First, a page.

- The person who came in after Duwayne brought in Windows, and it was a big learning curve for students and teachers. You need to see what something is good for and use it for a particular function. This does not require that it be the latest technology if it works well.
- Duwayne still does some computer work these days for people. Listen to his story about helping a customer swap computers easily (and finding a better way to transfer settings).
14:44 – A Manager of Change
- Duwayne has been a manager of change throughout his career. At the bank, they used NT e-mail internally only (no Exchange existed at that time – 1999).
- He remembers the BSD system from the school district and found a good Linux server to use for the bank’s e-mail until moving to Exchange in 2007.
- Duwayne had to rebuild the server at one point right before a trip out of town and upgraded it to Postfix, which served as the corporate mail server until they eventually migrated to change.
- This is what got Duwayne started in Linux, and to this day he still runs some Linux servers at his home.
- You have to use what is good for you and what is cost effective. There is no sense in wasting money on computing when you don’t have to.
- The bank had higher computing requirements and more uptime requirements.
- Back to the boy scout trip out of town…Duwayne had been planning to go for a while, but the e-mail server went down the day before the trip.
- Duwayne’s boss would not allow him to leave until he fixed the server, stating the company would pay to fly him to wherever he needed to go to at least make part of his trip.
- Duwayne had to go buy a new motherboard for the server and then decided to upgrade Linux at the same time. The hard drive was fine, which allowed Duwayne to recover all the e-mails.
- Listen as Duwayne shares a story about Windstream (their datacenter communications provider at the time) making a forced change to the bank’s connection (all new circuits) and external network that took 3 days to resolve.
- Duwayne finally convinced a Windstream engineer that the problem had to do with packet sizes and was a misconfiguration of some Windstream equipment, sleeping very little during those 3 days as a result.
- During the outage, the bank had some functionality within their network but no access to the internet (which meant no e-mail).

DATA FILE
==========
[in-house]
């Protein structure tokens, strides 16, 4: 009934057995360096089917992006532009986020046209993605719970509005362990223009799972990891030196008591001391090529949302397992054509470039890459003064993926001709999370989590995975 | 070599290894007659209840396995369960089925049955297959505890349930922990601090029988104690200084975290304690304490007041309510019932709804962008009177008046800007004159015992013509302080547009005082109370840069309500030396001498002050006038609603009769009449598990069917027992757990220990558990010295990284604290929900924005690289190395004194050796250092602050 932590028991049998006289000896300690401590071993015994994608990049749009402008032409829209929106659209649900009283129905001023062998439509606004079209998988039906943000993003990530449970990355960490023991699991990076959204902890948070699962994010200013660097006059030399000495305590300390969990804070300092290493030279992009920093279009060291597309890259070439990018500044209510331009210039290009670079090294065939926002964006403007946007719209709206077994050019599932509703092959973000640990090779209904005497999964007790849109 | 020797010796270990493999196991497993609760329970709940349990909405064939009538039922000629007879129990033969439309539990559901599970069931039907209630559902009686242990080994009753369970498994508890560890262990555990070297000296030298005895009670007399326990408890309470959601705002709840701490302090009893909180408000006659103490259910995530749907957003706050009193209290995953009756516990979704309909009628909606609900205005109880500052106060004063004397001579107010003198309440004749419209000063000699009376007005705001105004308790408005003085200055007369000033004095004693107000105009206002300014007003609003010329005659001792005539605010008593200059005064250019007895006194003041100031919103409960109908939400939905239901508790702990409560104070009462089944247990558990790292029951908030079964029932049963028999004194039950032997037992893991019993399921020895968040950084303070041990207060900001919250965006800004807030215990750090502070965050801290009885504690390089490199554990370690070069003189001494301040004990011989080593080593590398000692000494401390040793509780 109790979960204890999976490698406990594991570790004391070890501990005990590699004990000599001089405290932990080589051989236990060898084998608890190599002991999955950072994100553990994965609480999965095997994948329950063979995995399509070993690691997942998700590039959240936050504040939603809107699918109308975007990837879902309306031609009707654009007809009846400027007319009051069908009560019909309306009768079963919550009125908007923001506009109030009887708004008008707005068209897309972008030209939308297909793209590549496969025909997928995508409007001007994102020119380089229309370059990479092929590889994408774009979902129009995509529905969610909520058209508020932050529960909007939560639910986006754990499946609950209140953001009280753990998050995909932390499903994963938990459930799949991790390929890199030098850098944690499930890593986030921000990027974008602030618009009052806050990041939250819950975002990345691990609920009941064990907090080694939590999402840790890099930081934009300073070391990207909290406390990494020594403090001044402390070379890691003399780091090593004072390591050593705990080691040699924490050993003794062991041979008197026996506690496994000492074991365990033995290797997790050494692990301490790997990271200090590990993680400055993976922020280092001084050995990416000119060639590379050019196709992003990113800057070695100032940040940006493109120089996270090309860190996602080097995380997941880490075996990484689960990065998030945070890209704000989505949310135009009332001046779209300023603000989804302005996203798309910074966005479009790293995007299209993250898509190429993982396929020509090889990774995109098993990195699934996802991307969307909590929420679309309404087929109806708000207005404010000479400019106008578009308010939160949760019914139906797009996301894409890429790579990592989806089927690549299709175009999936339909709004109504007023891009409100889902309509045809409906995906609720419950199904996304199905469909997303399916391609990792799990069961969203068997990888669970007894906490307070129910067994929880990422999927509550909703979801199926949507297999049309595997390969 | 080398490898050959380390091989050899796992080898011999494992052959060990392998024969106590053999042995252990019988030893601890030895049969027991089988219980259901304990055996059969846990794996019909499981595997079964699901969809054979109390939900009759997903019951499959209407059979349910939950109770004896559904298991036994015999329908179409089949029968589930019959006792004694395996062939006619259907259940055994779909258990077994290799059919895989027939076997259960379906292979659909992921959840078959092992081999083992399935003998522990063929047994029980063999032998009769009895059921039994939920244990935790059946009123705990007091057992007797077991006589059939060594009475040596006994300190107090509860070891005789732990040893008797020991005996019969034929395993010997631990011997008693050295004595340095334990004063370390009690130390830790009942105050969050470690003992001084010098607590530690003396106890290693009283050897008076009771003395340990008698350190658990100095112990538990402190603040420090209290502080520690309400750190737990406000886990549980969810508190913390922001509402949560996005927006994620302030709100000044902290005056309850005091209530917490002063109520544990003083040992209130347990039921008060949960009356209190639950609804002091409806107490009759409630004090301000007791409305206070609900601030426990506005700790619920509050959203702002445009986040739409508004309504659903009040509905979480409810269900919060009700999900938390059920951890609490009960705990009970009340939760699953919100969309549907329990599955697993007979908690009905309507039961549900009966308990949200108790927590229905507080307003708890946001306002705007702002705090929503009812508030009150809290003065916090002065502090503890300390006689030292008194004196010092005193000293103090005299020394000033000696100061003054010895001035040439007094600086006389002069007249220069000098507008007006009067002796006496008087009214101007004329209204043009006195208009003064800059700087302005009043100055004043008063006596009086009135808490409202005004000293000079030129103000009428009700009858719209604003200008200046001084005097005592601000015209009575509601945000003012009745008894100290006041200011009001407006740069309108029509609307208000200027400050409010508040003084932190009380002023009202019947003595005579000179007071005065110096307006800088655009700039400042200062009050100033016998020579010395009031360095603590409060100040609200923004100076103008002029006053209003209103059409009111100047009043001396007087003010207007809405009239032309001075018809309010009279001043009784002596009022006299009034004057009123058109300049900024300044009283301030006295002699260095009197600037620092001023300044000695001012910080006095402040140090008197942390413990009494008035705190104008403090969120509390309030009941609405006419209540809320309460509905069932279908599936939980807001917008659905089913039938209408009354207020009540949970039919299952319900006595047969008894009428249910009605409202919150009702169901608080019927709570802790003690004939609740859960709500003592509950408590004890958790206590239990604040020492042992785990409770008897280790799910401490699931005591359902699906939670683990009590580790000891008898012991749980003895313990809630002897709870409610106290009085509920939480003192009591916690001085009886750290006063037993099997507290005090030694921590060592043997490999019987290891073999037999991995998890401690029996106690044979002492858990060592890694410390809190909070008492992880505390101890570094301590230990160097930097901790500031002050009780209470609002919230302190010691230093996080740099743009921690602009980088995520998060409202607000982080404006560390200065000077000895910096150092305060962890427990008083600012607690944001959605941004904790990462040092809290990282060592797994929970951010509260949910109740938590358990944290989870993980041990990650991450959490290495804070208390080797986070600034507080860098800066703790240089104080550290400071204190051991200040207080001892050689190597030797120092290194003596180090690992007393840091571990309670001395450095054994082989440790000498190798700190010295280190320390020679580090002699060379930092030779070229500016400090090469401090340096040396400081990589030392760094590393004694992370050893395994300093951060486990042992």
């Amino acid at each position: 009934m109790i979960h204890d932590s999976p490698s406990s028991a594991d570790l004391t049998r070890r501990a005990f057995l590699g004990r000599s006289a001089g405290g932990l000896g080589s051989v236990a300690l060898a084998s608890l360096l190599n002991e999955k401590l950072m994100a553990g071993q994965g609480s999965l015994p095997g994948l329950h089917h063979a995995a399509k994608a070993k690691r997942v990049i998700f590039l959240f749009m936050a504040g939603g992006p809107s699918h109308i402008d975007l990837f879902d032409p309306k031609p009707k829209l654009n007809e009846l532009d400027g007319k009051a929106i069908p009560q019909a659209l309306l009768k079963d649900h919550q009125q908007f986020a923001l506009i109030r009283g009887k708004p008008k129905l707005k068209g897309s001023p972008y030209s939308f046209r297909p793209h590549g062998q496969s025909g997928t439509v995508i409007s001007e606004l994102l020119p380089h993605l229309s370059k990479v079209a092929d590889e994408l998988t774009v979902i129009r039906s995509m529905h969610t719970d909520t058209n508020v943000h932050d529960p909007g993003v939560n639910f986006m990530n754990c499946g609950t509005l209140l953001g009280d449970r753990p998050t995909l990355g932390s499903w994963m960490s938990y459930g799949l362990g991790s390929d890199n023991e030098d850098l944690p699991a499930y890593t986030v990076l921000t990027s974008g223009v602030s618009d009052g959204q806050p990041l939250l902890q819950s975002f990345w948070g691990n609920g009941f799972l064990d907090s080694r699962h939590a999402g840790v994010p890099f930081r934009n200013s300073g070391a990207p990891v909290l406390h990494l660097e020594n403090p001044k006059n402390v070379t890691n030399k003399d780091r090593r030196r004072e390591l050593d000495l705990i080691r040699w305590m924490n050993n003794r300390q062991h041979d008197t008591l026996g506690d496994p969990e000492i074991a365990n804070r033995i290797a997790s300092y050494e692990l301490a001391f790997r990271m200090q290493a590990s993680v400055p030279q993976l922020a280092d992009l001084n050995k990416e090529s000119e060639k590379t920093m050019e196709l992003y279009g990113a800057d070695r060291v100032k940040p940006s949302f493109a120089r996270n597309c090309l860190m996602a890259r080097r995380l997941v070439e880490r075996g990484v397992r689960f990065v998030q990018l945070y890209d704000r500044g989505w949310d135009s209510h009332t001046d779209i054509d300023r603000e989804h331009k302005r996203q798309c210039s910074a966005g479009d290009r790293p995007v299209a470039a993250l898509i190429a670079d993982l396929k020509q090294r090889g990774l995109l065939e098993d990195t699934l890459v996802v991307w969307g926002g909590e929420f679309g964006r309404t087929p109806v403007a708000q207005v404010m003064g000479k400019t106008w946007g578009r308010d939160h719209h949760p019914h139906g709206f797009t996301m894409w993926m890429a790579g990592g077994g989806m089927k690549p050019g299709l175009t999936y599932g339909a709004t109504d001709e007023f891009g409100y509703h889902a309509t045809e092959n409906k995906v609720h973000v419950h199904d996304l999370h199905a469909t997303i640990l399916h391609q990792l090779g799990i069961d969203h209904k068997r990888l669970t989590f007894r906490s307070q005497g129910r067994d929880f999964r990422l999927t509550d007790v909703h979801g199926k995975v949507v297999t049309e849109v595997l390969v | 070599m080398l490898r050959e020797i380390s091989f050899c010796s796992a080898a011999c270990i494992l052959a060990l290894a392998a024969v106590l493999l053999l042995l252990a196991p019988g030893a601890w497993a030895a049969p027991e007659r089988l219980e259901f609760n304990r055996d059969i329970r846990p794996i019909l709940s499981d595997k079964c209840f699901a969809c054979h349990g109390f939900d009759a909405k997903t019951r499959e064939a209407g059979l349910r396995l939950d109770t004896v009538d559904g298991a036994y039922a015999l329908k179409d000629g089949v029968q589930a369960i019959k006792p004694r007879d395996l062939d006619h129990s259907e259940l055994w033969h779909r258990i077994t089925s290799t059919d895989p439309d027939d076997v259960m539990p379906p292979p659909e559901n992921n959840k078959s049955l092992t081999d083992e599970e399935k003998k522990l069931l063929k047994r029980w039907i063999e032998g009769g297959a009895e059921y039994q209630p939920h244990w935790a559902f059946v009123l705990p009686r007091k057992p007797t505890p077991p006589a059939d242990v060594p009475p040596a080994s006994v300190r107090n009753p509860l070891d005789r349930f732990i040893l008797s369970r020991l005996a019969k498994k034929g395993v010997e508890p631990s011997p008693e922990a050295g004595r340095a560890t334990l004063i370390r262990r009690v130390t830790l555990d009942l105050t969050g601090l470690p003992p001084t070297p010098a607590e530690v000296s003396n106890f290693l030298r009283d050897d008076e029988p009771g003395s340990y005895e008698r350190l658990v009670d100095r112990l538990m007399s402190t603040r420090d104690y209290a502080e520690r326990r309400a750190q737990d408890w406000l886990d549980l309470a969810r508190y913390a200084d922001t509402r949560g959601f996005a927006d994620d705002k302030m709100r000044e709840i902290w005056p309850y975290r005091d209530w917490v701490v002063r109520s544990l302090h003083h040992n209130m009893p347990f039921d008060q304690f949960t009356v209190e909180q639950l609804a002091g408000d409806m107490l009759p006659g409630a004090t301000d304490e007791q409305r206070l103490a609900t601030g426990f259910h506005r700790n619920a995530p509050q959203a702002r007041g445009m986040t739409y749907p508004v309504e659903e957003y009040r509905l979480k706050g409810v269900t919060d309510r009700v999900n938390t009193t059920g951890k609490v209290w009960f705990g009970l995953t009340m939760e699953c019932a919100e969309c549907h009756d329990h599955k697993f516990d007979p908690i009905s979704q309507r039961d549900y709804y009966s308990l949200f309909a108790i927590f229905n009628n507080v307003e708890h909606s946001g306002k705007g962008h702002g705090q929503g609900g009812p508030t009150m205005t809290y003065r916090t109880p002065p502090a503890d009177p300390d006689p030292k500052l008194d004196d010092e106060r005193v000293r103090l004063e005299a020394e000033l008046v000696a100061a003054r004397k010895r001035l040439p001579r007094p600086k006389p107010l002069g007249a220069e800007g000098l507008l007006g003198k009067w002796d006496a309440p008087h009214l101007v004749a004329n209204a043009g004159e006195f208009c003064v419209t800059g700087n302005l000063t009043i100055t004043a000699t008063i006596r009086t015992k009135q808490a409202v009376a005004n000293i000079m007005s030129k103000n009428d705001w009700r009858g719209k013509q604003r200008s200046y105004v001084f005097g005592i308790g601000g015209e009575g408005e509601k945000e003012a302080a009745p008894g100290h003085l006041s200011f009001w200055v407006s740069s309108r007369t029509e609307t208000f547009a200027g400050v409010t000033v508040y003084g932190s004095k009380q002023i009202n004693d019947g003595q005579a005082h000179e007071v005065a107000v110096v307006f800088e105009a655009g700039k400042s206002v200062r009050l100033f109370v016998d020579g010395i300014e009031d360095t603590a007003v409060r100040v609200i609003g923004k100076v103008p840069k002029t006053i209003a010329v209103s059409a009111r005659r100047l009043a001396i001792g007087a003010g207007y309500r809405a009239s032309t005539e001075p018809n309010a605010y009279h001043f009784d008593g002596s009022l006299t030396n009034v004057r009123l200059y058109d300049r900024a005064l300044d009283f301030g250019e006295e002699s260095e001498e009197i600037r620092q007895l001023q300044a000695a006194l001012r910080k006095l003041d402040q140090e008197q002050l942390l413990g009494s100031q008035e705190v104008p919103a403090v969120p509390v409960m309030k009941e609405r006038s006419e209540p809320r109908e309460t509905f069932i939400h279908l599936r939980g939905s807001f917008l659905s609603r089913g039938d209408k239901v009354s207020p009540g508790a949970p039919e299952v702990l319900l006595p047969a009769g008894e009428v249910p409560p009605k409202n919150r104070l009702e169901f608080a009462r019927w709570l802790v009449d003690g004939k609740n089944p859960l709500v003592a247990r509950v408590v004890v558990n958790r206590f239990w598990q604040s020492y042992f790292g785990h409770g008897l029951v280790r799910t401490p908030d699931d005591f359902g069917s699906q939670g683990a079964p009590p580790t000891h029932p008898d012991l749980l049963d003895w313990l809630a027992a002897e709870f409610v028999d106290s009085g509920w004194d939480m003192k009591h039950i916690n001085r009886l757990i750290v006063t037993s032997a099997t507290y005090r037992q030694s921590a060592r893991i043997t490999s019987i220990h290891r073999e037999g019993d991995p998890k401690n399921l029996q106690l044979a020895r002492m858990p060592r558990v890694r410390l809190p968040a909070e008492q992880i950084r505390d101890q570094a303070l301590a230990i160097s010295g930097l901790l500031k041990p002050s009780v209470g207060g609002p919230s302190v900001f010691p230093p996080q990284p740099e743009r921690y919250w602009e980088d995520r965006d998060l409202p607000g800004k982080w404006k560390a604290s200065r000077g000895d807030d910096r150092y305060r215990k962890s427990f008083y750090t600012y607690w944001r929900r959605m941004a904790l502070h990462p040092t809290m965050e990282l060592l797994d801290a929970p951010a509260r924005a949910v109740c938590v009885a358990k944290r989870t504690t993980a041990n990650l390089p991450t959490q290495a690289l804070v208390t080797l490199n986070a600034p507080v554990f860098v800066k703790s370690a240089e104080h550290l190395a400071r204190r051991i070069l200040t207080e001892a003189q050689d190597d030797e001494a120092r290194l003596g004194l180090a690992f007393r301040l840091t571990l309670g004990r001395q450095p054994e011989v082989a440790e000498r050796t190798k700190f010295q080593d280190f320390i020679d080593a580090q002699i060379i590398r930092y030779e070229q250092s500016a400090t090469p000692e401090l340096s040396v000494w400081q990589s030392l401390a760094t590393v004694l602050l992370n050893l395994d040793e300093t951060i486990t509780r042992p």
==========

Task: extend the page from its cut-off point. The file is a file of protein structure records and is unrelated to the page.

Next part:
- It was an extremely stressful time for Duwayne.
- John says during times of change you really understand what fragility is.
- This is the very reason Duwayne suggested the bank have multiple datacenters for redundancy.
- By the time Duwayne left the bank, a datacenter failure wouldn’t even be noticed by end users because an automatic failover based on redundancy was in place. Things might be a little slower, but the functionality was there without a complete system down situation.
- This type of redundancy earned the bank high marks from regulators. John says the regulations were stricter based on the size of the bank.
- When Duwayne joined the bank, they had about 65 million dollars in assets, and by the time he left to retire they were over 1 billion dollars (present day closer to 2 billion dollars).
- This growth resulted in multiple regulation level changes.
23:37 – Onboarding A New Boss and Showing Value
- Duwayne’s boss was a member of the family with a background in database administration. He knew a lot but not how it all interconnected.
- Duwayne taught his boss many things over the 7 years they worked together.
- The boss was willing to learn. He came in because he was the oldest son of the primary owner.
- Duwayne’s boss came into the role knowing he didn’t know a lot of things. Duwayne took it upon himself to help his new boss understand the technology operations at the bank. The boss eventually fought for everything the team needed (i.e. all the improvements needed to get five 9s of availability for the bank).
- Working at the bank was a great job for Duwayne.
- Duwayne says the team was told no a few times regarding some things they wanted to increase reliability and uptime. Generally, if they kept at it and could demonstrate a return on the investment within 6 months, projects would get approved to introduce new capabilities.
- John didn’t learn the lesson of demonstrating business value while in IT Operations. It was something he learned in pre-Sales.
- Duwayne grew up doing this. If he wanted something, it was up to him to prove the value of what he wanted. If there was value and a workable return on investment, things got approved.
- Duwayne tried to use these same skills while teaching. In the school systems there were more politics. Administrators would have direct access to the board, but you needed to convince an administrator something was a good idea first.
- Presenting the business case to leadership within the banking industry was easier for Duwayne. His motto was that he would spend the bank’s money like it was his own (i.e. won’t ask for something the bank really did not need).
- Duwayne never abused the trust upper management put in him at the bank, sticking to the plan of providing a valid business case for return on investment to help leaders understand. If you can do something to make the business run better, more power to you.